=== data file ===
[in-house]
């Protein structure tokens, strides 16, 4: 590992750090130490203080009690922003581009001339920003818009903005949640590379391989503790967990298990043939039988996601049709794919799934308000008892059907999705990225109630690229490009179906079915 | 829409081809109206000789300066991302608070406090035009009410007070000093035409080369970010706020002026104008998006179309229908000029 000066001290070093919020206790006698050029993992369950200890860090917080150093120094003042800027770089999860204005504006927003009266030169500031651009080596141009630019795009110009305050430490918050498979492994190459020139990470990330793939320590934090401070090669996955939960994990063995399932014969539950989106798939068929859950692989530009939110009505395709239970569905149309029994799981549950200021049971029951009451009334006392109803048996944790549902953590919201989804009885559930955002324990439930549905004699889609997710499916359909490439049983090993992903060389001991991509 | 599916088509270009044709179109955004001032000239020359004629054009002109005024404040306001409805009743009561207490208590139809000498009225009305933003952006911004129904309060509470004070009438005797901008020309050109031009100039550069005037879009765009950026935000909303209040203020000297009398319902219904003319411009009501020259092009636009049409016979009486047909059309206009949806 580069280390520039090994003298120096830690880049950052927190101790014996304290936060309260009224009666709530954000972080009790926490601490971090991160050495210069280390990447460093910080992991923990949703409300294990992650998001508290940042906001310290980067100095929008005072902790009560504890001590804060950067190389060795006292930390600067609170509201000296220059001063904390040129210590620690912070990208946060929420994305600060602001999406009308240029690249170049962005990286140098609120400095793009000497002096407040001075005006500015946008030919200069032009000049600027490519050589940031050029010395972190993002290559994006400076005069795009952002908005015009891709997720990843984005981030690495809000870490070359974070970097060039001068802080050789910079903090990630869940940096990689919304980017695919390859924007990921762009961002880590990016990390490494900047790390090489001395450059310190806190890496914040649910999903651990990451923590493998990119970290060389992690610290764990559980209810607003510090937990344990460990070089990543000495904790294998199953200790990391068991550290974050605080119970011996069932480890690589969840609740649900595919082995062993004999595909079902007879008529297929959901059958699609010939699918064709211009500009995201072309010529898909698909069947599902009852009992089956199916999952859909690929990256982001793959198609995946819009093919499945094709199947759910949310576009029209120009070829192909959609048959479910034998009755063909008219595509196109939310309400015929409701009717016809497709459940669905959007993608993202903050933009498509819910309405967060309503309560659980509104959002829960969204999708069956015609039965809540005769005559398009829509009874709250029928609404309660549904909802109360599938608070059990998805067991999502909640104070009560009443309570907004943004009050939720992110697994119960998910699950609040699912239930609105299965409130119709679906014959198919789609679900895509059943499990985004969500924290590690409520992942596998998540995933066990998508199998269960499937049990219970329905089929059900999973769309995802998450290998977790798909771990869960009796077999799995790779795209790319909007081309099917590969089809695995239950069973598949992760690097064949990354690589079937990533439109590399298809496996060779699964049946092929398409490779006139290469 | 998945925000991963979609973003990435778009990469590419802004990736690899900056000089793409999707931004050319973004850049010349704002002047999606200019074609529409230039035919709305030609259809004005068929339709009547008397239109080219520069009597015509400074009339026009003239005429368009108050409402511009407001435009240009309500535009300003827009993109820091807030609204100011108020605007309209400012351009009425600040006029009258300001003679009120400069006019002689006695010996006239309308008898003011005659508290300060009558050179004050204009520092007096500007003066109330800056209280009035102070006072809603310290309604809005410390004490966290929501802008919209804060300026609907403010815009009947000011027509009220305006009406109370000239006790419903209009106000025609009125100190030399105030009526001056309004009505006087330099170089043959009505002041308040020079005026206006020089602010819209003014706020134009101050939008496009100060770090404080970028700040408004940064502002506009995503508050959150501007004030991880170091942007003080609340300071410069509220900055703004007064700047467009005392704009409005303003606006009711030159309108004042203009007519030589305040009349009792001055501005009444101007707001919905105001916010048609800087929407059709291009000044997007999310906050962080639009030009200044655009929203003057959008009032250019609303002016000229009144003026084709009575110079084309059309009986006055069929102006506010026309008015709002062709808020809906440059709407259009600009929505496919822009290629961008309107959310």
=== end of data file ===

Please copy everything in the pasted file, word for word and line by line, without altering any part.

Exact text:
[in-house]
């Protein structure tokens, strides 16, 4: 590992750090130490203080009690922003581009001339920003818009903005949640590379391989503790967990298990043939039988996601049709794919799934308000008892059907999705990225109630690229490009179906079915 | 829409081809109206000789300066991302608070406090035009009410007070000093035409080369970010706020002026104008998006179309229908000029 000066001290070093919020206790006698050029993992369950200890860090917080150093120094003042800027770089999860204005504006927003009266030169500031651009080596141009630019795009110009305050430490918050498979492994190459020139990470990330793939320590934090401070090669996955939960994990063995399932014969539950989106798939068929859950692989530009939110009505395709239970569905149309029994799981549950200021049971029951009451009334006392109803048996944790549902953590919201989804009885559930955002324990439930549905004699889609997710499916359909490439049983090993992903060389001991991509 | 599916088509270009044709179109955004001032000239020359004629054009002109005024404040306001409805009743009561207490208590139809000498009225009305933003952006911004129904309060509470004070009438005797901008020309050109031009100039550069005037879009765009950026935000909303209040203020000297009398319902219904003319411009009501020259092009636009049409016979009486047909059309206009949806 580069280390520039090994003298120096830690880049950052927190101790014996304290936060309260009224009666709530954000972080009790926490601490971090991160050495210069280390990447460093910080992991923990949703409300294990992650998001508290940042906001310290980067100095929008005072902790009560504890001590804060950067190389060795006292930390600067609170509201000296220059001063904390040129210590620690912070990208946060929420994305600060602001999406009308240029690249170049962005990286140098609120400095793009000497002096407040001075005006500015946008030919200069032009000049600027490519050589940031050029010395972190993002290559994006400076005069795009952002908005015009891709997720990843984005981030690495809000870490070359974070970097060039001068802080050789910079903090990630869940940096990689919304980017695919390859924007990921762009961002880590990016990390490494900047790390090489001395450059310190806190890496914040649910999903651990990451923590493998990119970290060389992690610290764990559980209810607003510090937990344990460990070089990543000495904790294998199953200790990391068991550290974050605080119970011996069932480890690589969840609740649900595919082995062993004999595909079902007879008529297929959901059958699609010939699918064709211009500009995201072309010529898909698909069947599902009852009992089956199916999952859909690929990256982001793959198609995946819009093919499945094709199947759910949310576009029209120009070829192909959609048959479910034998009755063909008219595509196109939310309400015929409701009717016809497709459940669905959007993608993202903050933009498509819910309405967060309503309560659980509104959002829960969204999708069956015609039965809540005769005559398009829509009874709250029928609404309660549904909802109360599938608070059990998805067991999502909640104070009560009443309570907004943004009050939720992110697994119960998910699950609040699912239930609105299965409130119709679906014959198919789609679900895509059943499990985004969500924290590690409520992942596998998540995933066990998508199998269960499937049990219970329905089929059900999973769309995802998450290998977790798909771990869960009796077999799995790779795209790319909007081309099917590969089809695995239950069973598949992760690097064949990354690589079937990533439109590399298809496996060779699964049946092929398409490779006139290469 | 998945925000991963979609973003990435778009990469590419802004990736690899900056000089793409999707931004050319973004850049010349704002002047999606200019074609529409230039035919709305030609259809004005068929339709009547008397239109080219520069009597015509400074009339026009003239005429368009108050409402511009407001435009240009309500535009300003827009993109820091807030609204100011108020605007309209400012351009009425600040006029009258300001003679009120400069006019002689006695010996006239309308008898003011005659508290300060009558050179004050204009520092007096500007003066109330800056209280009035102070006072809603310290309604809005410390004490966290929501802008919209804060300026609907403010815009009947000011027509009220305006009406109370000239006790419903209009106000025609009125100190030399105030009526001056309004009505006087330099170089043959009505002041308040020079005026206006020089602010819209003014706020134009101050939008496009100060770090404080970028700040408004940064502002506009995503508050959150501007004030991880170091942007003080609340300071410069509220900055703004007064700047467009005392704009409005303003606006009711030159309108004042203009007519030589305040009349009792001055501005009444101007707001919905105001916010048609800087929407059709291009000044997007999310906050962080639009030009200044655009929203003057959008009032250019609303002016000229009144003026084709009575110079084309059309009986006055069929102006506010026309008015709002062709808020809906440059709407259009600009929505496919822009290629961008309107959310």